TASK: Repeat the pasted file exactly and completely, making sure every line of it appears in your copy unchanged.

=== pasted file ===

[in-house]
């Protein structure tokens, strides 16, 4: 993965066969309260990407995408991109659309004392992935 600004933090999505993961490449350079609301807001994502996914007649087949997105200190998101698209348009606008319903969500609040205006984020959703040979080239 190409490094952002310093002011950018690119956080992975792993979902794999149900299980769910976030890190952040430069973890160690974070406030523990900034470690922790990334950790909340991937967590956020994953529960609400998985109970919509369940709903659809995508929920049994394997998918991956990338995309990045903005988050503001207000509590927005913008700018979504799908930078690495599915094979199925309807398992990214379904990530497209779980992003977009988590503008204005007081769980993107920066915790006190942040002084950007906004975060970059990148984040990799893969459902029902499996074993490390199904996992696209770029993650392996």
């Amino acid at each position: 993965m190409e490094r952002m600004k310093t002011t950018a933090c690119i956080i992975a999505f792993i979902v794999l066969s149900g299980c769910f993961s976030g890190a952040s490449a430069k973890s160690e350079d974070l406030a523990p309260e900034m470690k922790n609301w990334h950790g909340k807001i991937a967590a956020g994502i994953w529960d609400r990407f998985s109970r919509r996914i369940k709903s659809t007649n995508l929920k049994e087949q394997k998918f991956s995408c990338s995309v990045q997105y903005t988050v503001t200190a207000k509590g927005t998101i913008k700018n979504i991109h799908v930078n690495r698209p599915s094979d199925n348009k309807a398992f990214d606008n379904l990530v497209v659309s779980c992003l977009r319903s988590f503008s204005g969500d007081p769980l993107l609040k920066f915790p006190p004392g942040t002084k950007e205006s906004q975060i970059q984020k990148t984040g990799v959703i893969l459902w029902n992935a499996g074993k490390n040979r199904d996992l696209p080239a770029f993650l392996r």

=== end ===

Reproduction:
[in-house]
């Protein structure tokens, strides 16, 4: 993965066969309260990407995408991109659309004392992935 600004933090999505993961490449350079609301807001994502996914007649087949997105200190998101698209348009606008319903969500609040205006984020959703040979080239 190409490094952002310093002011950018690119956080992975792993979902794999149900299980769910976030890190952040430069973890160690974070406030523990900034470690922790990334950790909340991937967590956020994953529960609400998985109970919509369940709903659809995508929920049994394997998918991956990338995309990045903005988050503001207000509590927005913008700018979504799908930078690495599915094979199925309807398992990214379904990530497209779980992003977009988590503008204005007081769980993107920066915790006190942040002084950007906004975060970059990148984040990799893969459902029902499996074993490390199904996992696209770029993650392996």
């Amino acid at each position: 993965m190409e490094r952002m600004k310093t002011t950018a933090c690119i956080i992975a999505f792993i979902v794999l066969s149900g299980c769910f993961s976030g890190a952040s490449a430069k973890s160690e350079d974070l406030a523990p309260e900034m470690k922790n609301w990334h950790g909340k807001i991937a967590a956020g994502i994953w529960d609400r990407f998985s109970r919509r996914i369940k709903s659809t007649n995508l929920k049994e087949q394997k998918f991956s995408c990338s995309v990045q997105y903005t988050v503001t200190a207000k509590g927005t998101i913008k700018n979504i991109h799908v930078n690495r698209p599915s094979d199925n348009k309807a398992f990214d606008n379904l990530v497209v659309s779980c992003l977009r319903s988590f503008s204005g969500d007081p769980l993107l609040k920066f915790p006190p004392g942040t002084k950007e205006s906004q975060i970059q984020k990148t984040g990799v959703i893969l459902w029902n992935a499996g074993k490390n040979r199904d996992l696209p080239a770029f993650l392996r």